Subsidies for Ethanol an Issue in Tax Talks
Tax credits for ethanol and other biofuels were among issues under debate for a sweeping tax bill, Democratic senators said on Tuesday, with ethanol subsidies due to expire in three weeks.
"There are provisions not yet included which I think are important," said Max Baucus, chairman of the Senate's tax-writing committee. Asked about a possible 36-cent a gallon tax credit for ethanol, Baucus said, "I don't know yet."
Baucus proposed a 36-cent credit last week as part of a one-year extension of biofuel provisions. It would replace the current 45-cent credit. The leader of the House's tax committee suggested a 36-cent credit last summer.
Ethanol supports cost about $6 billion a year. The cost would drop to $3.6 billion in 2011 under the Baucus package.
North Dakota Sen Kent Conrad, chairman of the Budget Committee, said the situation on ethanol supports was unclear. "We'll have to await further details," he said.
Two other senators said it was not clear if the biofuels extension was agreed or the support rate for it. Ethanol trade groups said the issue, and other business taxes, were left to Congress to settle in the wake of accord between President Barack Obama and congressional Republicans on estate and income taxes.
The Renewable Fuels Association, a trade group, said it believed ethanol supports were on the list of subjects being weighed for inclusion in the omnibus tax bill. It probably will be another day or two before the plan is complete, said RFA spokesman Matt Hartwig.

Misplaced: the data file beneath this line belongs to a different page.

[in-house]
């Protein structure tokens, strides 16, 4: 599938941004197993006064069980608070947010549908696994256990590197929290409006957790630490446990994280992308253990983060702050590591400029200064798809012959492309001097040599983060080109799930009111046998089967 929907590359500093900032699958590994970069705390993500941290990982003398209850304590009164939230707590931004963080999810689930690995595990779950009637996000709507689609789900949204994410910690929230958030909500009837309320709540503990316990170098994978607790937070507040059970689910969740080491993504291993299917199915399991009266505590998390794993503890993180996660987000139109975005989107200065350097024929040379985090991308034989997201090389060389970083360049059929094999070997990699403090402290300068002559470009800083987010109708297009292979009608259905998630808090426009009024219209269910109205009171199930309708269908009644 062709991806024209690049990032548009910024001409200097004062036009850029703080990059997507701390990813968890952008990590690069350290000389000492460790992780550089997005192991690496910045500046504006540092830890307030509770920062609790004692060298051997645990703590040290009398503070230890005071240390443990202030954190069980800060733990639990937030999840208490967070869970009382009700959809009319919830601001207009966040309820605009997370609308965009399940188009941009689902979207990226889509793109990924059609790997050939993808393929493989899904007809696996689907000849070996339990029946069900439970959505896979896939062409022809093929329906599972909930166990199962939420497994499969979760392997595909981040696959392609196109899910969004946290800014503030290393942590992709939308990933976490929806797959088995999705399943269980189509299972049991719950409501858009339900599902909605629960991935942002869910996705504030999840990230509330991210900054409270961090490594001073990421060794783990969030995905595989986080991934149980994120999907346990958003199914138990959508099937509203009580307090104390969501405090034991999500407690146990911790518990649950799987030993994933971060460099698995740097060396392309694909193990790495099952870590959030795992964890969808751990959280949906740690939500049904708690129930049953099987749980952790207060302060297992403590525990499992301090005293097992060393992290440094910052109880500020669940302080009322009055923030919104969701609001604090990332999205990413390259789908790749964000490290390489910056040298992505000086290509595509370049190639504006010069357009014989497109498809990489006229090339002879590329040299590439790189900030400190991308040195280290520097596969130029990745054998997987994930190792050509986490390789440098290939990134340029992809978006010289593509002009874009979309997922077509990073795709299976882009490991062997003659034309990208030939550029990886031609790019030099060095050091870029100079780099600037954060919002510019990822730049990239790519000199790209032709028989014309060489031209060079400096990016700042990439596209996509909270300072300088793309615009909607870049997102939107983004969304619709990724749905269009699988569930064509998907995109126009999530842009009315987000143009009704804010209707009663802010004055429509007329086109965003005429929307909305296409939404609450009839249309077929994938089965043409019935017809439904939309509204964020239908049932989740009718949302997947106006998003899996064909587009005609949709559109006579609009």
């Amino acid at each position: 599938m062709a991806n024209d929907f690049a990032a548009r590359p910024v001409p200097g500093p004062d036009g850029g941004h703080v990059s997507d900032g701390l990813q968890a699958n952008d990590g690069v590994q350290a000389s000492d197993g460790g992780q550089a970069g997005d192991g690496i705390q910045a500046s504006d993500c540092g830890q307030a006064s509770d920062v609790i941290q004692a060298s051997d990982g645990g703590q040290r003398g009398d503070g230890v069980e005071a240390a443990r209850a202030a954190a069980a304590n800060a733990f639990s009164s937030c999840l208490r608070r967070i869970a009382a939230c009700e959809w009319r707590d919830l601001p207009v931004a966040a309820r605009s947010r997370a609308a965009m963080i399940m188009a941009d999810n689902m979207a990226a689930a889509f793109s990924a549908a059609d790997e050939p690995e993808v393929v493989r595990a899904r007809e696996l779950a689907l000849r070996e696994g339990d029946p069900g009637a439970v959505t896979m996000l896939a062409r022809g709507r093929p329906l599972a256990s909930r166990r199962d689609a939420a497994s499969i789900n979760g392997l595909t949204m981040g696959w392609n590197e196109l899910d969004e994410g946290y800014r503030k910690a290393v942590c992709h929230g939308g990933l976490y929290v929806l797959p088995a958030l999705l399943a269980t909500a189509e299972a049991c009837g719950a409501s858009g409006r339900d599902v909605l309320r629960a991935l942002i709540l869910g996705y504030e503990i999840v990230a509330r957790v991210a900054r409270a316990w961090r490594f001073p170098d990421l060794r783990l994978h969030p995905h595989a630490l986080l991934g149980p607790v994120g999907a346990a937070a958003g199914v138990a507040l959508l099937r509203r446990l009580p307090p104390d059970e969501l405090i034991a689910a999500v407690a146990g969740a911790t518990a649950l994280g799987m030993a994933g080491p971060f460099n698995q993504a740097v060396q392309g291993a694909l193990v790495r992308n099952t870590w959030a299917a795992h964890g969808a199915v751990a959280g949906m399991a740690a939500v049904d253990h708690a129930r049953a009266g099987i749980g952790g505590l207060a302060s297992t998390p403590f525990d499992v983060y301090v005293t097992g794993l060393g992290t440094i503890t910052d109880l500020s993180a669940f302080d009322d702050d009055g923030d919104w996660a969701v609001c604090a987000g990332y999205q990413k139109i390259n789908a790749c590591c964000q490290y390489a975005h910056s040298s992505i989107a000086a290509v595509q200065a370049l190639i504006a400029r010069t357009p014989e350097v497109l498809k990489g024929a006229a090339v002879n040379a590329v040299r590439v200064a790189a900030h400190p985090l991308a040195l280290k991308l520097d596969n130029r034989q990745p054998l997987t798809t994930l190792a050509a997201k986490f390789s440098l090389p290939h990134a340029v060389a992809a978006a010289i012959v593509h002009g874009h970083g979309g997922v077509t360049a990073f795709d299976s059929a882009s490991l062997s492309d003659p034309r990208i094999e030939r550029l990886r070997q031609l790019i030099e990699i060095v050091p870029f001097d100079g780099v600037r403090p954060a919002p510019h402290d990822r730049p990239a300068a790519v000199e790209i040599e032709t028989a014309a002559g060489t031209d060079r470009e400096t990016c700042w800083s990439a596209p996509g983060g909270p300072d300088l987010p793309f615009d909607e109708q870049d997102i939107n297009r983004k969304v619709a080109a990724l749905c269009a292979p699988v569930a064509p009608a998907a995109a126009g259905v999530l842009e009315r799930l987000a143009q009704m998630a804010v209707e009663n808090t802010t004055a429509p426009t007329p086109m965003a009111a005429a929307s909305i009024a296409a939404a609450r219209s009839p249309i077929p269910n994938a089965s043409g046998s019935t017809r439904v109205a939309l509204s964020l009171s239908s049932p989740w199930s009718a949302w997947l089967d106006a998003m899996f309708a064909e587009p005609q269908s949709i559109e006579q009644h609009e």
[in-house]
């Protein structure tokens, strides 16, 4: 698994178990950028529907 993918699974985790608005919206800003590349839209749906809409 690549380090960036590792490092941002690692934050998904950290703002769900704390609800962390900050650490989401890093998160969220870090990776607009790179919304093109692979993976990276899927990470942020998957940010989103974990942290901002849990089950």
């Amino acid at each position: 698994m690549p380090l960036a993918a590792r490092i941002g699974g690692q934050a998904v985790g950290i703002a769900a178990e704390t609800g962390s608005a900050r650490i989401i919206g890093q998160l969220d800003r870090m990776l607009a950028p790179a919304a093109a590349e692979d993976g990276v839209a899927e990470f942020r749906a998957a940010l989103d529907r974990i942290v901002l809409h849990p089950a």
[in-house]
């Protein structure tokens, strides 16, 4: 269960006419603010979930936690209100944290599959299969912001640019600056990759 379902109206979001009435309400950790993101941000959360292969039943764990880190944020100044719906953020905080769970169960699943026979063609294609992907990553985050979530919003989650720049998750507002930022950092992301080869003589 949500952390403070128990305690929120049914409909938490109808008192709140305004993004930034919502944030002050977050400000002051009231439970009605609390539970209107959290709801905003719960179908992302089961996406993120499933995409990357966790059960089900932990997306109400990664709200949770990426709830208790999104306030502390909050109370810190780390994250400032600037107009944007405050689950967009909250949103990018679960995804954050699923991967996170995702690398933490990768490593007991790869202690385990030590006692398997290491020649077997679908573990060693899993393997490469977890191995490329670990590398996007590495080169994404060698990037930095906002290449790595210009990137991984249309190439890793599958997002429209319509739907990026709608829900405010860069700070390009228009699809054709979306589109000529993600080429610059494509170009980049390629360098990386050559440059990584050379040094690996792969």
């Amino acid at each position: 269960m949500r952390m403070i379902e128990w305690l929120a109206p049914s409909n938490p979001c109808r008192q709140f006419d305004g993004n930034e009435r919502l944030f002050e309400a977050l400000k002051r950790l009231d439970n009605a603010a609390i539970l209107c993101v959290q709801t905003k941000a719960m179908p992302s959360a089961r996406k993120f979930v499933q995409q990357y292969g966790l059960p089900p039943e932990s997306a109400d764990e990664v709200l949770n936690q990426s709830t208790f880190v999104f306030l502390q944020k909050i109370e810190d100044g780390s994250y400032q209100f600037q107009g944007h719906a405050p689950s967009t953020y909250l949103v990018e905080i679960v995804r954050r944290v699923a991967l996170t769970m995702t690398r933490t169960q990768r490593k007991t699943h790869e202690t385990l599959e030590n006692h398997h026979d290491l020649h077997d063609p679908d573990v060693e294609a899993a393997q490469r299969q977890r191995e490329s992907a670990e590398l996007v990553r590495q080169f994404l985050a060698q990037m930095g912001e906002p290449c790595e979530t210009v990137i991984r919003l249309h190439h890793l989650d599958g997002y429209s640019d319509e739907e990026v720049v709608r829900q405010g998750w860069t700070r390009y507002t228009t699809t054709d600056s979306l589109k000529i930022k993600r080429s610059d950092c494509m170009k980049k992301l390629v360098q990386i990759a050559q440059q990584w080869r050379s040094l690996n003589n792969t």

Iowa Republican Chuck Grassley told reporters the agreement with the White House was expected to extend ethanol and biodiesel credits through 2011. He said the it was unclear if the rate would be reduced.
Grassley, the Republican leader on the tax committee, said revival of the $1 a gallon biodiesel credit, which expired at the end of 2009, would cover production this year and 2011.
The tax bill is also expected to extend a U.S. tariff, which expires on December 31, on ethanol imports of 54 cents a gallon.
Brazil, the world's second largest ethanol producer, has pushed for the United States to eliminate the tariff and business groups said Brazil may file a World Trade Organization complaint if the United States imposed a tariff on ethanol imports that was significantly higher than the domestic support rate.